What is the best way to approach multiple-fold cross validation for a 1 nearest-neighbor model used for prediction?
A common approach to cross validation is to, for example, split the dataset into 10 folds, train on on 9 of them, and test on 1 (repeating for each of the 10 folds).
In a nearest-neighbors model the concepts of "training set" and "test set" do not apply in the same way that they do for a regression. An approximation of the above procedure would be to split the dataset into 10 folds, choose 1 fold as the "test set", and search for nearest neighbors in the remaining 9 (repeating for each fold). I could then calculate the MSE across the 10 folds by comparing predicted and actual responses. Is this a good approach to cross validation? Are there good alternative approaches in this case?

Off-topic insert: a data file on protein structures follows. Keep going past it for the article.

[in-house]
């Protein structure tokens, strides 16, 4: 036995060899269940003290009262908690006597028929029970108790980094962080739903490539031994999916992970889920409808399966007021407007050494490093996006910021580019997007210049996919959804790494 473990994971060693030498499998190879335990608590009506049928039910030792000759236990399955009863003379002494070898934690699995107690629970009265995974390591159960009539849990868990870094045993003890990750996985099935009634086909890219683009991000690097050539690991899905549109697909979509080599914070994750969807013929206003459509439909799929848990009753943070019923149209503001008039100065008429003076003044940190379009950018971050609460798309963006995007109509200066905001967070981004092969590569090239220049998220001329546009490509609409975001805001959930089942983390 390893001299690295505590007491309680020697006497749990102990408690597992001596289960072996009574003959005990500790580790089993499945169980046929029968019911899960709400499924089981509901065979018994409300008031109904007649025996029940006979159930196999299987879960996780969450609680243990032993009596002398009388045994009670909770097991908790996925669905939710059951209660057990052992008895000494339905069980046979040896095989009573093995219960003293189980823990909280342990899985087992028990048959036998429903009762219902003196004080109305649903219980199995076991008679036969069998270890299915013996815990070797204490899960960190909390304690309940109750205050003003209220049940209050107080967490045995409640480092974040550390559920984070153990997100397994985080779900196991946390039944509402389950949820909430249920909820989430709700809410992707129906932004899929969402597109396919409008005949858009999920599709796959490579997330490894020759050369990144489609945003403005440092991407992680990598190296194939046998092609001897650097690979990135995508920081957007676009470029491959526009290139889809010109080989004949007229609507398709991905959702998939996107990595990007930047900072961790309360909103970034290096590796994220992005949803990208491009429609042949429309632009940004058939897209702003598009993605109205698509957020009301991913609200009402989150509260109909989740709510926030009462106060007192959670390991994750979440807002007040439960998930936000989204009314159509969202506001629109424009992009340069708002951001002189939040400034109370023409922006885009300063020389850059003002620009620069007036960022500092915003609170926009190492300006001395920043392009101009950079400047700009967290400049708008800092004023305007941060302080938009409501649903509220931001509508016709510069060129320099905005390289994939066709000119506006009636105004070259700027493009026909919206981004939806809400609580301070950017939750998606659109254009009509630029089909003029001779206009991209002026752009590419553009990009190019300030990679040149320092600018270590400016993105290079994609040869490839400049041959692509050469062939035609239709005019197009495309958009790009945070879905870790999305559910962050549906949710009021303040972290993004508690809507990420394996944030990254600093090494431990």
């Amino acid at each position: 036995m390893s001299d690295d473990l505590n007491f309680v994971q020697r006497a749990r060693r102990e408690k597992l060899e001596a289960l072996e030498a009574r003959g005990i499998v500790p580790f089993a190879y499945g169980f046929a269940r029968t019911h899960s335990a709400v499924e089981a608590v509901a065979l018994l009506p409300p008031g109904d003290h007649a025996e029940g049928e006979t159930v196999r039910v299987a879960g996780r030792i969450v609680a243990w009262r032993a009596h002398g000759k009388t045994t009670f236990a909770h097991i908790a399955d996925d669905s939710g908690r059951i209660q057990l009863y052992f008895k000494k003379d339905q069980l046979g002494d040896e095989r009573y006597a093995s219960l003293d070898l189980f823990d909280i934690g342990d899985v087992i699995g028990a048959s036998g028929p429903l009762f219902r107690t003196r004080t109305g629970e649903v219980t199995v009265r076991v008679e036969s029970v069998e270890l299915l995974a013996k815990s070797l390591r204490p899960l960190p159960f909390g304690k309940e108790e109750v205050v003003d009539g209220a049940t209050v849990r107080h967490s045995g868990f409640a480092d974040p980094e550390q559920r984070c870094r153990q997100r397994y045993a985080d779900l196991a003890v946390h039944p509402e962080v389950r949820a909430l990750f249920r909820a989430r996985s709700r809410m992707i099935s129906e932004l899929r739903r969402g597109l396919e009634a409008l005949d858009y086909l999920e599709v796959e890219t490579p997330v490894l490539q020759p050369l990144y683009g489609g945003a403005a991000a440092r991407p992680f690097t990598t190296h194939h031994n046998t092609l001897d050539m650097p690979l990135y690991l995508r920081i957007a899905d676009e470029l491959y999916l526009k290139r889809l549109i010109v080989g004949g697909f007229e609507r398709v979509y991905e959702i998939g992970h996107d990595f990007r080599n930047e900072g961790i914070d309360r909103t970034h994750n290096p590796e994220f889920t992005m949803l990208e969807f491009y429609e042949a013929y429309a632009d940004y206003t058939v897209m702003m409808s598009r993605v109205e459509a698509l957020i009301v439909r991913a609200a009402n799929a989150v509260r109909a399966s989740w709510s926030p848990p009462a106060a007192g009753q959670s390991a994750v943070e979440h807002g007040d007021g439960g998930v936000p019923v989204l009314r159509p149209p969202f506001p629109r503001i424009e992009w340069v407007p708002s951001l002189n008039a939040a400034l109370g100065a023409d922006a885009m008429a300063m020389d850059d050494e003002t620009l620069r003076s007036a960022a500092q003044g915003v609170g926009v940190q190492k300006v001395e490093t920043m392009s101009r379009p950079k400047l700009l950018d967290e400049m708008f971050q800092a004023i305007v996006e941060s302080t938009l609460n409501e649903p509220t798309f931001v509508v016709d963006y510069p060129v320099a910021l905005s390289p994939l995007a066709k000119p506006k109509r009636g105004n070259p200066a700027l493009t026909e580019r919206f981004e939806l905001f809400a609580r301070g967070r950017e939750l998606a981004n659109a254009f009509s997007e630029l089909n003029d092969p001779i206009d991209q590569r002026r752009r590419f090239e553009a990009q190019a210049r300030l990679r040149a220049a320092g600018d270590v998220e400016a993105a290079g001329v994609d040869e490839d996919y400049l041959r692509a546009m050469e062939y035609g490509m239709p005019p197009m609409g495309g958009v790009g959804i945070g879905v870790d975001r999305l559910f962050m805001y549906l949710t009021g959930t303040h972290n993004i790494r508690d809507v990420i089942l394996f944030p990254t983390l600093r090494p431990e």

A specific alternative I am considering is doing splits that would leave more data in the test set than the training set. So, for example, I would choose 9 of the 10 folds as the "test set" and search for nearest neighbors in the remaining 1 (repeating for each fold). Is there an advantage/disadvantage to doing it this way?
Some specifics on my data: I have roughly 20K observations, roughly 30 features and am predicting multiple responses (roughly 100). I am interested in using cross validation for model selection / evaluation. Because I am using 1 nearest neighbors, I expect the variance of the model to be high. Multiple-fold cross validation is therefore desirable to get a better estimate of the prediction MSE.